Each of the elements of an updatedFeed is mandatory. If you don't have a value for it, include it with an empty string as its value.
The elements of an updatedFeed come from the top level of a feed, except for feedUrl, which is of course the address of the feed itself, and whenLastUpdate which is the time when the new items from the feed was read by the aggregator.
websiteUrl comes from the link element in the feed, feedTitle from the title element and feedDescription from the description element.
The top-level metadata element contains data that would have appeared in the head element if this were OPML or at the top level of an RSS feed.
docs is a link to a web page that documents the format. It's present here considering the possibility that someone finds this file 50 years from now and has no idea what the format is. It should tell them, more or less, what they're looking at. As soon as this document is finished I'm going to have my rivers point to this page from this element.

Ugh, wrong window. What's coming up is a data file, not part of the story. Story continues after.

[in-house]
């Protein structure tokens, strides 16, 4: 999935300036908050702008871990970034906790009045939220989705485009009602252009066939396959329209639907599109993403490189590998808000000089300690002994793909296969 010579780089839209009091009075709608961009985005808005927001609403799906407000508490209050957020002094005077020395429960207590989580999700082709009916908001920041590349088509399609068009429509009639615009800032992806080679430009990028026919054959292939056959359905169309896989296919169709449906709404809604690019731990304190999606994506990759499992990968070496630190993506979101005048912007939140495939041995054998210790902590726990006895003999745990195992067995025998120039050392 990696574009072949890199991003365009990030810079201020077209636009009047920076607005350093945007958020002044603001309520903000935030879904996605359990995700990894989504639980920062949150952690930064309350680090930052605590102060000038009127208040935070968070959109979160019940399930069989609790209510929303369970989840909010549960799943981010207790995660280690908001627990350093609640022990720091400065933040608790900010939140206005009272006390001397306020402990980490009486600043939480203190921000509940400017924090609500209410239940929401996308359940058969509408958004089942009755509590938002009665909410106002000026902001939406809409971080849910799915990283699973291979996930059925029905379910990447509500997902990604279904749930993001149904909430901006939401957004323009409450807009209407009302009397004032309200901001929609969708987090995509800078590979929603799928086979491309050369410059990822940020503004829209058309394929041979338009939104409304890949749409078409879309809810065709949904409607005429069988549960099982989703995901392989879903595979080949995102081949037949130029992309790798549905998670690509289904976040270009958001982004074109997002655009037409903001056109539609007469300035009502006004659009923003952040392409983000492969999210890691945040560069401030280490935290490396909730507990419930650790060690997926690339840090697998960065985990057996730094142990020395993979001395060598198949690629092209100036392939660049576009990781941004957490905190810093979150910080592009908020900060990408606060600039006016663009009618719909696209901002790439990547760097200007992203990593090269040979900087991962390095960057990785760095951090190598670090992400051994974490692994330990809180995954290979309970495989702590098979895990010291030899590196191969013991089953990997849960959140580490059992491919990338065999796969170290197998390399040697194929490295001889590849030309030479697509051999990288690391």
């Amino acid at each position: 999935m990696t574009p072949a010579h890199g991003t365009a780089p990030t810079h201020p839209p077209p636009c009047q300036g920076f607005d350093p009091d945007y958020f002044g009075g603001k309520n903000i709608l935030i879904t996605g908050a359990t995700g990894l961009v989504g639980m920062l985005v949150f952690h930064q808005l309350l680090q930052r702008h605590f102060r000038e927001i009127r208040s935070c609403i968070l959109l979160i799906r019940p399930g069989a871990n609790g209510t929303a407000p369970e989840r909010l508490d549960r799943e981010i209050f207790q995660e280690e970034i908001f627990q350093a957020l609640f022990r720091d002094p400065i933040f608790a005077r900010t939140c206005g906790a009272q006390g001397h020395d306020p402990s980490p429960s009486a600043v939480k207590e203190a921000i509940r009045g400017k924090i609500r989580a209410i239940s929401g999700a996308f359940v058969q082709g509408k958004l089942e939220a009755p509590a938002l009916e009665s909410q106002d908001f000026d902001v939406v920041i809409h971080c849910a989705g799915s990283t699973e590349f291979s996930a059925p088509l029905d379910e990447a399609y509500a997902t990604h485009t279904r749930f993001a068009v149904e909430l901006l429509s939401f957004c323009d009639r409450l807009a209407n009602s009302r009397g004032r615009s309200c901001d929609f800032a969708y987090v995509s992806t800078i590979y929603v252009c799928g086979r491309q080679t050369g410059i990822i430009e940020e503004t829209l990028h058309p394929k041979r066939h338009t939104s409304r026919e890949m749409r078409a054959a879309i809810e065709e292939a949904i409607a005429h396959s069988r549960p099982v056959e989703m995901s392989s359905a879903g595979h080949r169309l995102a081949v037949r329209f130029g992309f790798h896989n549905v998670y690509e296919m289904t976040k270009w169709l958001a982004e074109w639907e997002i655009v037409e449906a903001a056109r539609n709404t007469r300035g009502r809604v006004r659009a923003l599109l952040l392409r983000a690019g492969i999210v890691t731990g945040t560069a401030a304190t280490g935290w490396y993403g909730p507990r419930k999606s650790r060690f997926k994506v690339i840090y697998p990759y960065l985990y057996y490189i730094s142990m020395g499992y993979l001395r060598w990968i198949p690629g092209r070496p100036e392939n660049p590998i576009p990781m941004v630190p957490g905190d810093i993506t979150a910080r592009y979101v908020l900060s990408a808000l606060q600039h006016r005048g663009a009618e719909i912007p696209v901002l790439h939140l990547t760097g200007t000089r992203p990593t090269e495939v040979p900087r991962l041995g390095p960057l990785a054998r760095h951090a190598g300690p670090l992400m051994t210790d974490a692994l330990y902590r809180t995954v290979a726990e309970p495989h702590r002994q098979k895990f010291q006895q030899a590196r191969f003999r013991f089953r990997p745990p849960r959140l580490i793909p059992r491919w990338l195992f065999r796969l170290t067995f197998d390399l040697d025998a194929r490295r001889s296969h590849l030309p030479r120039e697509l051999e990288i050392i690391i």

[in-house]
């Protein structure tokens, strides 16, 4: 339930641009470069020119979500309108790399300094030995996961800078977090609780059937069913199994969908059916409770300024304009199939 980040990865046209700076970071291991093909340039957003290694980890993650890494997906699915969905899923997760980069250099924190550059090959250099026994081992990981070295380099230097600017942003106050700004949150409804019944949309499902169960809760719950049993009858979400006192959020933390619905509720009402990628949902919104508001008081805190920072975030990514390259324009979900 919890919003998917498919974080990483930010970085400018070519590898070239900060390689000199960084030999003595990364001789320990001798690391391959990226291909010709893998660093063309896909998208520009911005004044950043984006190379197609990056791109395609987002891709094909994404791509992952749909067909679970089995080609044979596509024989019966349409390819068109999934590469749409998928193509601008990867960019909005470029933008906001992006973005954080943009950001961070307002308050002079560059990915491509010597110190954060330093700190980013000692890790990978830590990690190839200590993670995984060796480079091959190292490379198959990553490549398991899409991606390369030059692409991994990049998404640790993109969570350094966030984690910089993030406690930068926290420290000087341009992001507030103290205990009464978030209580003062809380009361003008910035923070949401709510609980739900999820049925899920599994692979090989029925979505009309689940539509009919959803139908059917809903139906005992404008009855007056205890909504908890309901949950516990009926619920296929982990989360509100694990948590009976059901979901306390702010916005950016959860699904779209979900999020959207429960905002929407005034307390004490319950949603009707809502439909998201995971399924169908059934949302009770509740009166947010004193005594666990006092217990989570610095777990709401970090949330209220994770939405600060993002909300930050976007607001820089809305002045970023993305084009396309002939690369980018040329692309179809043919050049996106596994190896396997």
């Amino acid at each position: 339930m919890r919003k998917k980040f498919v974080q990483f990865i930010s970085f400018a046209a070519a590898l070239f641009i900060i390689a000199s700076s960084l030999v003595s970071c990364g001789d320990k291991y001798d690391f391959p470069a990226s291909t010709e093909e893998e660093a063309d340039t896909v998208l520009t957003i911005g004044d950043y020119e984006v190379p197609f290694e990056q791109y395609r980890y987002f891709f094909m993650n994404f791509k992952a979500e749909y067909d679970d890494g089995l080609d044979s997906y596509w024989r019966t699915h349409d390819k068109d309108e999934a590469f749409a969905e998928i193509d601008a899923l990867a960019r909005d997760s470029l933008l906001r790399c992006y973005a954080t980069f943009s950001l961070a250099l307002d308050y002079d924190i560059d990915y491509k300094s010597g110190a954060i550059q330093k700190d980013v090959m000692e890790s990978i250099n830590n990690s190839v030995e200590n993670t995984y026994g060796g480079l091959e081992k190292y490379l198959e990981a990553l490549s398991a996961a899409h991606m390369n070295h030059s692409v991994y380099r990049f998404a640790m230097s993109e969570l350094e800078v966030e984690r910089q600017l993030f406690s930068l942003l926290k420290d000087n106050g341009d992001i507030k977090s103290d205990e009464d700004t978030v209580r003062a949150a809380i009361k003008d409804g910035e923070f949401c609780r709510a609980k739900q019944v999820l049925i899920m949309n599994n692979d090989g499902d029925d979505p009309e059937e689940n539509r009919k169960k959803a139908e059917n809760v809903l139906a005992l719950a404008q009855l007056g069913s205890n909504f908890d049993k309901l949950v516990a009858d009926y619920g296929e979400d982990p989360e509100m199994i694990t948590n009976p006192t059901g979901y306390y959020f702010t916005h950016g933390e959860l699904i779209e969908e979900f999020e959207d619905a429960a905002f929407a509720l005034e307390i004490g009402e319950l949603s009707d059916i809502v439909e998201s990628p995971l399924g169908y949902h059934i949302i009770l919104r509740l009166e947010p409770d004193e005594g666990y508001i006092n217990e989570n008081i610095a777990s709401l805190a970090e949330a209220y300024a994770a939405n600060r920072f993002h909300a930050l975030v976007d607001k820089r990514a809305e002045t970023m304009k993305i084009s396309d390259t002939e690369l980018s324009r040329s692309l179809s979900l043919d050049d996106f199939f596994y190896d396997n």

whenGMT says when the file was built in a universal time. whenLocal is a string that says when it was built in local time so the person responsible for the file doesn't have to do the translation when debugging the code.
version is 3.
secs is the number of seconds it took to build the file.
In this post, written on June 23, 2009, I admit that 280 is an arbitrary number.
In that post I talk about doing an experiment with the feeds of the NY Times and the BBC, and we actually did that experiment and found that the average length of descriptions was longer than 140 character (the limit in Twitter), but less than 500 characters.
In case it isn't obvious, 280 is exactly twice 140. :-)
We're using RFC 822 format. It's the same one we use in RSS, and since everyone has to parse RSS to be able to produce this format, it stands to reason that everyone has code to parse this format. It's also nicely human-readable.